Serving the campus of the University of Alabama since 1894

The Crimson White

Serving the campus of the University of Alabama since 1894

The Crimson White

Serving the campus of the University of Alabama since 1894

The Crimson White

Professor pioneers carbon capturing


Driving by a power plant on a cold day, a white plume of steam is visible, but other invisible gases also leave the power plant in that column of steam – oxygen, nitrogen and importantly, carbon dioxide. Jason Bara, assistant professor of chemical engineering, pioneered and recently patented the use of imidazole as part of a liquid mixture to extract carbon dioxide from power plant emissions.

“We hear a lot about carbon capture and carbon sequestration in the news, so pumping CO2 from power plants underground and storing it and hoping it stays there for millions of years and not letting it get emitted into the environment or the atmosphere,” Bara said. “What we focus on is the actual process by which CO2 is separated from the combustion gases that exit the power plant.”

Bara said he has been working in this particular area of gas processing since his first day of graduate school under the guidance of his advisors.

“I started learning about CO2 capture like 10-11 years ago, before it was such a big issue,” Bara said. “One thing just led to another. We tried different chemistries, different materials. Basically there’s a bunch of different things you want to look for when you’re designing a solvent.

“So you want it to be environmentally friendly, low cost and efficient at capturing the CO2 from the gas stream. So after I don’t know how many iterations, we finally came up with this system, and I think it’s got a lot of promise.”

Bara’s liquid mixture of water, an amine and imidazole, trickles down an absorption column, which is a tall metal cylinder, through some sort of interface, often beads or some other kind of packing, and the gas from the power plant floats up from the bottom.

As the liquid interacts with the gas, it extracts about 90 percent of the CO2. The liquid that has absorbed the CO2 is captured at the bottom of the absorption column and transferred to another column, which is kept above the boiling point of water, at at least 270 degrees Fahrenheit.

In the second column, the liquid travels through the packing, and the CO2 comes off due to the heat. The liquid is then clean and able to be reused in the first column. The extracted CO2 is condensed and then pumped underground.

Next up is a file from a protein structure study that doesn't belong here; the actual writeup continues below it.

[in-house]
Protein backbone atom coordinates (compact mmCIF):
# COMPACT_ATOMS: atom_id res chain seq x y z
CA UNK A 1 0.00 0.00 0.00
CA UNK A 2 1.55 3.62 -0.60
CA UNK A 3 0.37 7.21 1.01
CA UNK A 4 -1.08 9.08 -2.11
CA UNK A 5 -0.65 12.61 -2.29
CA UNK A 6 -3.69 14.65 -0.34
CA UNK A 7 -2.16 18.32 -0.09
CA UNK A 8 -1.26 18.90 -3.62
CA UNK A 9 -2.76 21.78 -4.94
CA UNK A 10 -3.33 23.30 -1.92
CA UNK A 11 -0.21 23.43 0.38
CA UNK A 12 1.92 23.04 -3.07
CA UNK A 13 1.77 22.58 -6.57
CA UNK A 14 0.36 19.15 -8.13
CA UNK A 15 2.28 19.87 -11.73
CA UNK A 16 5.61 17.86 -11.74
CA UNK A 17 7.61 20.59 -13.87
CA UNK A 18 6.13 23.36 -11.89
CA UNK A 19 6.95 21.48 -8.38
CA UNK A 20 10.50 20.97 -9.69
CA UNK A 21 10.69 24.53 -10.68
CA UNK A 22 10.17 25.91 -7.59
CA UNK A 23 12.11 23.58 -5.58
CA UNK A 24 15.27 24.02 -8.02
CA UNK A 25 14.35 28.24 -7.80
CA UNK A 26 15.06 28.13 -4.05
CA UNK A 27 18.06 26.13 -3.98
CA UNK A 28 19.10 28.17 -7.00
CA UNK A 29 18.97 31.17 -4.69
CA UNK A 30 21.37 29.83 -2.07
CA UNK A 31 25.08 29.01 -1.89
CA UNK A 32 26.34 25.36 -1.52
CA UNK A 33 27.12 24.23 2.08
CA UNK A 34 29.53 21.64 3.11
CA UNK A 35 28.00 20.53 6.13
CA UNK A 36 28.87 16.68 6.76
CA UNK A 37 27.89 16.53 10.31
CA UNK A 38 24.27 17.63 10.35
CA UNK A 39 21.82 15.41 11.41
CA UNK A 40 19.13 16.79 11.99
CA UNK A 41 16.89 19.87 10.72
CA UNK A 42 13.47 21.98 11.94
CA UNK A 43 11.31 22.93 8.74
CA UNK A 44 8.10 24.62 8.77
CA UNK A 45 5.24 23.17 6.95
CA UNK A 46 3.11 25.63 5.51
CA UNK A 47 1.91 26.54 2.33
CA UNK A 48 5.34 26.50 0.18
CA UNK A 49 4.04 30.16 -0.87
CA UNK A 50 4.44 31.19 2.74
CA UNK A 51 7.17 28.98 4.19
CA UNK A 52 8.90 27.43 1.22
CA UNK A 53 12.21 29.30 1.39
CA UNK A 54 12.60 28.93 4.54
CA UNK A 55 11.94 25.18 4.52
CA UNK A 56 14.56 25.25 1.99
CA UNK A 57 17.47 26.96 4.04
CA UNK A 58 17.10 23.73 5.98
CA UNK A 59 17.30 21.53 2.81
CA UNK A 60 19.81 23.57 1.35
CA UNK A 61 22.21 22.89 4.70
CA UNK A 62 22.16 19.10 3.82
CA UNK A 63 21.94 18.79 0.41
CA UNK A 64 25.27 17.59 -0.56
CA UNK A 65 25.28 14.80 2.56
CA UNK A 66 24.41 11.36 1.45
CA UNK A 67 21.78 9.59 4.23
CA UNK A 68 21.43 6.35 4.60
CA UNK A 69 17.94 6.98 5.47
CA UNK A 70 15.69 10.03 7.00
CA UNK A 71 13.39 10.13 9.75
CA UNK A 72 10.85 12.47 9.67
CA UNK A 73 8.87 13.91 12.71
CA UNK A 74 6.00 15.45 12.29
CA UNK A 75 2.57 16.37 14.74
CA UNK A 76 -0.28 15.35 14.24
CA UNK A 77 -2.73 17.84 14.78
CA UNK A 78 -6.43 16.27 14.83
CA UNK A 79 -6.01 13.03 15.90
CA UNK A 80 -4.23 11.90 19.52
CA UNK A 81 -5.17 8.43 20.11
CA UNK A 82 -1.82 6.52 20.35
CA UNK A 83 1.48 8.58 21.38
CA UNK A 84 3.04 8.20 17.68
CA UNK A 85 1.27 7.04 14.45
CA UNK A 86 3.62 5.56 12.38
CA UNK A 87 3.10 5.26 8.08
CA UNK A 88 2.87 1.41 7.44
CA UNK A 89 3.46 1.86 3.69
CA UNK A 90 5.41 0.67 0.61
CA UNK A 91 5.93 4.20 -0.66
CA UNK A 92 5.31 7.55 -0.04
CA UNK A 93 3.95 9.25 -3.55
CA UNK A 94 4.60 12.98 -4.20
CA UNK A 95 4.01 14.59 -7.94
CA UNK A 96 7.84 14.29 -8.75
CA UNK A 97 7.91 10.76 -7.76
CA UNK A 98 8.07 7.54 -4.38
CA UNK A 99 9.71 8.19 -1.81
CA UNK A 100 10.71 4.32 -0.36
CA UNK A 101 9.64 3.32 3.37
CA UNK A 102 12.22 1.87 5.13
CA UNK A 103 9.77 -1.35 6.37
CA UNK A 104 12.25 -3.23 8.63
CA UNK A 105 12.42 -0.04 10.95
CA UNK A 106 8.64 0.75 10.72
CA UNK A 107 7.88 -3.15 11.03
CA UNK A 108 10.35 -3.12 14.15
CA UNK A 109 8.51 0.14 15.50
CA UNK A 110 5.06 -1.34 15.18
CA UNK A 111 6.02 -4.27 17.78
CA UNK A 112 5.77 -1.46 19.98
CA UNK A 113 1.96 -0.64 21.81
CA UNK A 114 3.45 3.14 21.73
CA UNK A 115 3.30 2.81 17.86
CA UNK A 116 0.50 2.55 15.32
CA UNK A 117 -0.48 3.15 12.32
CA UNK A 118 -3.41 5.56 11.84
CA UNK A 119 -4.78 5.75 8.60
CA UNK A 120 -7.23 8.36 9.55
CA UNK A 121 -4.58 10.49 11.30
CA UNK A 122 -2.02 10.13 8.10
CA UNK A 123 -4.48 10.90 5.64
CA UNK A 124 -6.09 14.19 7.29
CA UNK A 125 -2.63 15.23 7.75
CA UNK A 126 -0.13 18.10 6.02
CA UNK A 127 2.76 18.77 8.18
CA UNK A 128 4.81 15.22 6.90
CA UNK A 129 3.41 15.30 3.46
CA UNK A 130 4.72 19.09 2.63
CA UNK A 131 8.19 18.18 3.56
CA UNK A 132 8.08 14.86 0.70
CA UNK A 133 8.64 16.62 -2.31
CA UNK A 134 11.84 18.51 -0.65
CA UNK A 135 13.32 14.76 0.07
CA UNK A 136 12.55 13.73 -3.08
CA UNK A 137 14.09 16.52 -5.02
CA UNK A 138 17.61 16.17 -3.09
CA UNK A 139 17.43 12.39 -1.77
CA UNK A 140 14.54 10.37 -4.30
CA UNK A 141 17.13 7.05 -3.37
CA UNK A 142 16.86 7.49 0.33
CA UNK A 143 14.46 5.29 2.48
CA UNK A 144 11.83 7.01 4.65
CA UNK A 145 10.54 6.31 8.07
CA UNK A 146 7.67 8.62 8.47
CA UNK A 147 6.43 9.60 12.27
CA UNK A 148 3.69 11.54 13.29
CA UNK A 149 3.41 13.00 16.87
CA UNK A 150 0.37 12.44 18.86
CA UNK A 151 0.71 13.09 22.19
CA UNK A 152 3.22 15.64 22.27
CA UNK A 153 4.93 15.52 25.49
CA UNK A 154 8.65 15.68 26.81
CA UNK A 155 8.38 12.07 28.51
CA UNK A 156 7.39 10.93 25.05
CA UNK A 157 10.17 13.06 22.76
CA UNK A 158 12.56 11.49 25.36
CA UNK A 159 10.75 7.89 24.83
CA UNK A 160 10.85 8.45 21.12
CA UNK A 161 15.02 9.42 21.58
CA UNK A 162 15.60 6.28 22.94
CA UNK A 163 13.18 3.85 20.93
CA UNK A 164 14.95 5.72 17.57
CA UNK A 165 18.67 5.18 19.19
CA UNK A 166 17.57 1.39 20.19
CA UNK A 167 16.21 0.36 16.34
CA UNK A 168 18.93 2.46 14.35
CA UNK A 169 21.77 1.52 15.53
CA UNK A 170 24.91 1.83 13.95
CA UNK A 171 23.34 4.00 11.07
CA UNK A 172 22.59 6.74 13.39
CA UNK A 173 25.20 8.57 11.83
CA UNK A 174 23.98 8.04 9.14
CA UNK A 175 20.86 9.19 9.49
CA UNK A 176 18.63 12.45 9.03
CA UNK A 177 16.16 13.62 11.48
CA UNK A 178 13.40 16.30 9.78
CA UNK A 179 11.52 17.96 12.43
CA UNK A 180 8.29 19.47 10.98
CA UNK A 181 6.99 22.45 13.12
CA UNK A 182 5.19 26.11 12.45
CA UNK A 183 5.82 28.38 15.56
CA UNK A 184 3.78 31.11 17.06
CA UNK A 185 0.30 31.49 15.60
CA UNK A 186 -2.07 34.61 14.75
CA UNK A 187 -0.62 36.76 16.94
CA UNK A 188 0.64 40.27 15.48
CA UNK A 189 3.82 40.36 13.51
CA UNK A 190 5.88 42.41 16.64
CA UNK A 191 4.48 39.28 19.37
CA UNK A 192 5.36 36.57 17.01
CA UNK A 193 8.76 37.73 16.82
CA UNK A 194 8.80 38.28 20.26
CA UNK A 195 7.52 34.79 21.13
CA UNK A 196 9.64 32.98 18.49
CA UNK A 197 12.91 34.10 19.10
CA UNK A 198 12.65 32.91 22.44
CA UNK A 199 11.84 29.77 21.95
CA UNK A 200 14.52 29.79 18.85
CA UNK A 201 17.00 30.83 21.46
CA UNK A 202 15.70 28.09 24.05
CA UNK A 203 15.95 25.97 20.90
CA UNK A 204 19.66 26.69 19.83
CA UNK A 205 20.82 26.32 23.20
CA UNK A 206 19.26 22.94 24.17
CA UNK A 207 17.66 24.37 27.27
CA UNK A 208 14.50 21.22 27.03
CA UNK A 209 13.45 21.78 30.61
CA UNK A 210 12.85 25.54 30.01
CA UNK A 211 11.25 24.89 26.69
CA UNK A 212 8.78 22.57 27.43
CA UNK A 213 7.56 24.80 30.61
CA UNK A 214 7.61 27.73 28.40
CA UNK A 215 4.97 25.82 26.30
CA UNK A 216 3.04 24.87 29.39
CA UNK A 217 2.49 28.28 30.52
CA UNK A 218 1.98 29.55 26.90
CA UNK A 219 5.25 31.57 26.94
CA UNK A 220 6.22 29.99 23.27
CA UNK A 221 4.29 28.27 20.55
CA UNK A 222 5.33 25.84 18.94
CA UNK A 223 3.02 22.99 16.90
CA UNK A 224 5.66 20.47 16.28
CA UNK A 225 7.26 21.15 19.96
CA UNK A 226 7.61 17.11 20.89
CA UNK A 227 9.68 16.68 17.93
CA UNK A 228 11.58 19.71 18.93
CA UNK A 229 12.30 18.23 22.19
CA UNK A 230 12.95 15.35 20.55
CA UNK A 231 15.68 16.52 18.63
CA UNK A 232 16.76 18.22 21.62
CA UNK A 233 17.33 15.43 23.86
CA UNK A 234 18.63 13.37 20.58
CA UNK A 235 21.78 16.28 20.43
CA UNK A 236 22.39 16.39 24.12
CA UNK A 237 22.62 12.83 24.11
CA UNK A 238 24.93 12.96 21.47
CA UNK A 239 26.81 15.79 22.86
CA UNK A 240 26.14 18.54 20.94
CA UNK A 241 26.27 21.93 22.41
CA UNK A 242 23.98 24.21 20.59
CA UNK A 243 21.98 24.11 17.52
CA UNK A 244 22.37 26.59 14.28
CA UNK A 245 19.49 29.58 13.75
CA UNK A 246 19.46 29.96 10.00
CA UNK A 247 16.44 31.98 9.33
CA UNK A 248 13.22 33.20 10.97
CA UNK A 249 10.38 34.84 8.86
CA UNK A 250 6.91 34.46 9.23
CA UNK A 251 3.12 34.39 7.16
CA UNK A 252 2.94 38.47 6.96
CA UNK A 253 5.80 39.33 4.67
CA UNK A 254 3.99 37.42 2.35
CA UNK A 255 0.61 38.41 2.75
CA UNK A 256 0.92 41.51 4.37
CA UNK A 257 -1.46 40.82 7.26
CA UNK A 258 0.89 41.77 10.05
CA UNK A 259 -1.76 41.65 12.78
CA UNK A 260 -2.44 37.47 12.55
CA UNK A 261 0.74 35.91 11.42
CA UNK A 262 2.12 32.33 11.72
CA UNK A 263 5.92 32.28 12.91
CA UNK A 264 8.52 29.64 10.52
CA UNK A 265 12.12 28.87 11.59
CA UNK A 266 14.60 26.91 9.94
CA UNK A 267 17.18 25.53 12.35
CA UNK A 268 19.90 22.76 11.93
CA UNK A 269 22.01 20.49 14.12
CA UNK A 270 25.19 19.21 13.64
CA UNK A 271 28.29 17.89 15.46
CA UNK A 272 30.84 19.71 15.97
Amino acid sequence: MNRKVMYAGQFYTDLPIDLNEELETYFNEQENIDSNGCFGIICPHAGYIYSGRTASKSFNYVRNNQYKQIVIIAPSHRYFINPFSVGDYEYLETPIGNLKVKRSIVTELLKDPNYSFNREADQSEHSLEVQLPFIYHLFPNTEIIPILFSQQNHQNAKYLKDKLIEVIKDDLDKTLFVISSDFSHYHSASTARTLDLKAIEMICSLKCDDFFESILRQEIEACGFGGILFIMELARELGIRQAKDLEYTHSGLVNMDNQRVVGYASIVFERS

Bara said he came up with the idea of using imidazole on his own and then passed it off to a graduate student, Matthew Shannon, now a fourth-year doctoral candidate, to experiment. He returned with impressive data.

“He had just started so I’m like, ‘Maybe he just didn’t calculate something right.’ And we started going through, and we did it again and again for a week, and we thought, ‘Wow, this is actually way better than we would have expected. We’re getting a much better performance,’” Bara said. “That was kind of the moment, where I was like, ‘Okay, I knew it was unique and novel, but I didn’t know it was going to work that well.’”

Shannon and Bara were new to each other when they began the project, Shannon said.

“He basically said, ‘I have this new, really cool idea,’ that’s going to kind of segue from his old research from Colorado and basically introduced the imidazole platform and said, ‘Hey we really need to get a good basis on this, get all the physical properties and be the first to publish this.’ And here we are three to four years later with a patent and tons of different papers and ideas coming from this,” Shannon said.

ION Engineering, a Colorado company Bara helped start in 2008, has now licensed Bara’s use of imidazole in carbon capturing.

Jeffrey Horne, a fourth-year doctoral candidate, works with Bara exploring the use of imidazoles to make polymers, and John Whitley, a second-year doctoral candidate also works with Bara to find ways to polymerize materials more efficiently – bulletproof glass and rubber tires are examples of polymers at work.

All three of the doctoral candidates interviewed said working with Bara is a pleasure.

“Not only is he a fantastic professor in class, he genuinely cares about the students taking his class, but his research group is just a whole different level. He is going very far. It’s amazing he’s accomplished what he has at his young age,” Horne said.

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